Having suffered on many occasions from the frustration and spiral of failure that can result from not being given the kind of explanation you can readily understand, I'm passionate about giving my students explanations in several different styles. I actively take time to give diagrammatic explanations even when the linguistic explanation I've already given seems totally sufficient. For example, this last term when I needed to explain why the derivative is zero at relative mins/maxes, I first argued that a non-zero derivative meant a small change in the right direction would make the value larger/smaller; but, then went ahead and showed several graphs demonstrating that relative minimums and maximums look like places the derivative should be zero. The fact that I don't naturally understand calculus in the diagrammatic fashion that seems most common has created something of a learning curve for me at Notre Dame as I've had to learn the best diagrammatic explanation for various concepts. However, being aware of these different learning styles I've made a point of learning how to think about the subjects I teach from multiple perspectives. Indeed, I've found it most helpful at Notre Dame to collaborate on a course with other instructors since their approaches to problems or demonstrations helps expose me to other ways that some students might think about the subject.

Working with other instructors also creates more of an opportunity for another teaching issue I'm passionate about: the proper use of technology in lecture and course management. While a blackboard is necessary, certain explanations function best if they can be presented in a rotatable 3D environment or if parameters can be dynamically varied. So far I've only had the chance to create a few demonstrations (mostly by modifying existing demonstrations), but I hope to do more in this area when time permits.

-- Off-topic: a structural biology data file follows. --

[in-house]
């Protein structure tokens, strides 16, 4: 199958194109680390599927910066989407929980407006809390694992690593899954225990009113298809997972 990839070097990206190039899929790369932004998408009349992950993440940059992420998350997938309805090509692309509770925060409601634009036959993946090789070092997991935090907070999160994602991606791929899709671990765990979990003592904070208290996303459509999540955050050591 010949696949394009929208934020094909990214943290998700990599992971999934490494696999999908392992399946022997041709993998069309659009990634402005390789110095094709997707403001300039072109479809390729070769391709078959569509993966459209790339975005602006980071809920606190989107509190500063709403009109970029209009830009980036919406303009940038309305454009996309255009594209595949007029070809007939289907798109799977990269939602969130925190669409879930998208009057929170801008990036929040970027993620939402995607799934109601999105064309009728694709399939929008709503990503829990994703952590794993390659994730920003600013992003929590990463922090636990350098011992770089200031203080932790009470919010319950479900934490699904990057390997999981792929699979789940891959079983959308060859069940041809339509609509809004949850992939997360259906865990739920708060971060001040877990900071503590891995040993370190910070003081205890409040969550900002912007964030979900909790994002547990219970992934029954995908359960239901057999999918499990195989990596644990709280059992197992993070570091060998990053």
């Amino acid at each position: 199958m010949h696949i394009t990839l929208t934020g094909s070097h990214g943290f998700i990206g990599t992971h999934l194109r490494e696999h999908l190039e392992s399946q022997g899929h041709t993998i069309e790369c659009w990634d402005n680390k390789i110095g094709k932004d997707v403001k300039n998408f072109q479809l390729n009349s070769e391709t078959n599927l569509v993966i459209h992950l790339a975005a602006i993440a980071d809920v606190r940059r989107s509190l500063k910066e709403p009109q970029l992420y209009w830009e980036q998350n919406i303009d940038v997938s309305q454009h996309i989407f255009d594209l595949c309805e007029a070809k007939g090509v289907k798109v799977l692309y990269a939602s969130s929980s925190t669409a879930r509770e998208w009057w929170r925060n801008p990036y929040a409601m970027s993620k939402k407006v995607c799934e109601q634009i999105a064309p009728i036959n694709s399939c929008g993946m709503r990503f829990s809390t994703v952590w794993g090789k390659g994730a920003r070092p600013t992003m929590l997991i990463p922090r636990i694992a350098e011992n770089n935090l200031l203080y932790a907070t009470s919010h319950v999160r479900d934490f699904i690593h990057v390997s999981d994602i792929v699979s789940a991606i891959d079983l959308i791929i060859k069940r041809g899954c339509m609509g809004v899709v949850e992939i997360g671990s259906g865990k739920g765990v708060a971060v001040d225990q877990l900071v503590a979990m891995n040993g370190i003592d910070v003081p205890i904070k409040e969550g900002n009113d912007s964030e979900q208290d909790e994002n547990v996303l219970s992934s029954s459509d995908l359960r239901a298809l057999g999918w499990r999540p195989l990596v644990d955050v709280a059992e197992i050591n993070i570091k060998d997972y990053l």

Ultimately, our responsibilities as teachers and as human beings, are to improve our students' lives and balance the demands we impose on them with the future benefit we expect they will derive. I take this obligation seriously and worry over how their class and homework time would best be spent. When I started to teach I just implicitly assumed understanding math meant giving answers more like a mathematician would. For instance' I took it for granted that dealing with cases like the limit of \( \sin(\frac{1}{x}) \) at \( 0 \) was important since it was the kind of distinction we would expect someone taking an analysis course to understand. Of course I knew that non-majors likely wouldn't need to use these subtle distinctions since they would probably be applying calculus to some concrete domain. However, seeing that wildly different sets of associations than those I had developed could be equally effective in deriving proofs, made me aware that non-majors might well develop intuitions useful for their subjects that bore little resemblance to what a mathematician might need. Since coming to this conclusion, I've worked hard not to spend time on technicalities and edge cases just because mathematicians might expect that kind of knowledge. It's my job as the instructor to know what kind of technicalities or unusual cases might reasonably come up in practical use, like dividing by zero when using Lagrange multipliers, and those which can be sacrificed in favor of other material, like understanding that \( \sin(\frac{1}{x}) \) lacks a limit at \( 0 \).